WHO Issues Warning Over Spread of Infectious Dengue Fever

(BrightPress.org) – The World Health Organization (WHO) issued a warning over Dengue Fever, a viral infection that spreads through mosquito bites in tropical areas. On July 21st, they suggested the disease could hit record numbers of infections this year, citing global warming as a contributing factor. They also claimed reported cases of the disease are up 8 times what they were in 2000, to 4.2 million infections around the world in 2022.

Currently, European health agencies are reporting an uptick in cases and Peru is experiencing a severe outbreak with 130,000 cases and 200 deaths. Currently, there is one vaccine available in the U.S. and it’s only advisable for children aged 6 to 16 living in endemic locations like Puerto Rico and who have already had the disease once. A Japanese vaccine was voluntarily pulled from the FDA approval process after the agency requested more information from the company that their current trials couldn’t produce.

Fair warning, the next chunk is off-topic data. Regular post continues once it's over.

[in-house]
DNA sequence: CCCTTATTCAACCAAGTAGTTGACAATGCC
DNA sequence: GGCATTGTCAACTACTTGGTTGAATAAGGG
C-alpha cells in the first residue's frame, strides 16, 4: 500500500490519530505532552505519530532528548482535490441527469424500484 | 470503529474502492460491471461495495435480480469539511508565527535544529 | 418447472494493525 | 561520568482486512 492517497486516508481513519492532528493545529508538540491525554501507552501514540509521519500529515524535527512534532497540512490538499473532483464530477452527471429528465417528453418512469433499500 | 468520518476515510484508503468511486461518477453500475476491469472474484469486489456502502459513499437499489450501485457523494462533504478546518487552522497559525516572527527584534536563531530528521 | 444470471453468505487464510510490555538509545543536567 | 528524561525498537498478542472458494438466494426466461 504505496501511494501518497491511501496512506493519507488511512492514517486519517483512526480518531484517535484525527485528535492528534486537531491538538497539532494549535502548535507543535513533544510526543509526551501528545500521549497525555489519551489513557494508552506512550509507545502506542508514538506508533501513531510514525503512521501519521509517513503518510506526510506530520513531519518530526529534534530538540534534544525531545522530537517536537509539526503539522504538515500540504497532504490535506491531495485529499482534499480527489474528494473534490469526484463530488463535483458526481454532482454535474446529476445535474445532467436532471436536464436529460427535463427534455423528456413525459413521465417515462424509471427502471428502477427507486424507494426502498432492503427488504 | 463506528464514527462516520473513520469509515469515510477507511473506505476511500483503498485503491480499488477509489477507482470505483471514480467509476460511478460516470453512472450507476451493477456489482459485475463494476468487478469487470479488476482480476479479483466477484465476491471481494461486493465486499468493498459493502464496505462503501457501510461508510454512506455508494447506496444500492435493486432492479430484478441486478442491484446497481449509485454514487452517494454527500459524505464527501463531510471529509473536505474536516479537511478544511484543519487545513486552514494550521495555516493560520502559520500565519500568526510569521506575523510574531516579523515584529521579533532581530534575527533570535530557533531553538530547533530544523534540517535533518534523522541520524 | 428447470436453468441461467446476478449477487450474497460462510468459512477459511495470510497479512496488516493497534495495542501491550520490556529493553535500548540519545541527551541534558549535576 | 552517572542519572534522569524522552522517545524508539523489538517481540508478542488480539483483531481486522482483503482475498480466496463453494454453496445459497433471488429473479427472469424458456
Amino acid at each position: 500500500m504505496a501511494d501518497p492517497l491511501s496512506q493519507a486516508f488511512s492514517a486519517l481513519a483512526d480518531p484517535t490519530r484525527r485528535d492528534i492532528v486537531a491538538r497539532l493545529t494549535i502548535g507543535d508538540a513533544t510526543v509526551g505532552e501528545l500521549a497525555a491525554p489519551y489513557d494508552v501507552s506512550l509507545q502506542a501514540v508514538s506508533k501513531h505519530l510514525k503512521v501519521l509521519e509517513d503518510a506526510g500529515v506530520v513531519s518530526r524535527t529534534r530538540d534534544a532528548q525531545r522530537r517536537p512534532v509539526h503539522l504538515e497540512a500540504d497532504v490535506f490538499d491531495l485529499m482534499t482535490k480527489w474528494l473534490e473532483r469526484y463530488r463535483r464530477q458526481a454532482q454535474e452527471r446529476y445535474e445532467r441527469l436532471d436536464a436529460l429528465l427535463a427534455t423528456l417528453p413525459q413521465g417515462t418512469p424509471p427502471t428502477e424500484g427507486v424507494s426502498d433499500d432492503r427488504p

The World Health Organization lists Dengue Fever as one of the top 10 global health threats in a report from 2019. Half the world’s population lives in endemic areas where infection occurs regularly and 400 million people suffer from the disease each year.

Dr. Coralith García is an associate professor at a Peruvian university, and she told Fox New Digital that cases are cropping up in urban areas where it had not previously been an issue. Many are blaming increases in temperature and rainfall which allows mosquitos to proliferate, but Garcia suggested that the sheer volume of people in close quarters could be a contributing factor as well. She added that Peru had the highest fatality rate during the pandemic and that their stressed and ineffective healthcare system is partially to blame for the rise in Dengue cases.

Most dengue cases are mild and unreported, however, severe disease can develop during a repeat infection since the four different strains of the disease do not provide cross-immunity. The CDC claims roughly 40,000 people die each year due to the virus.

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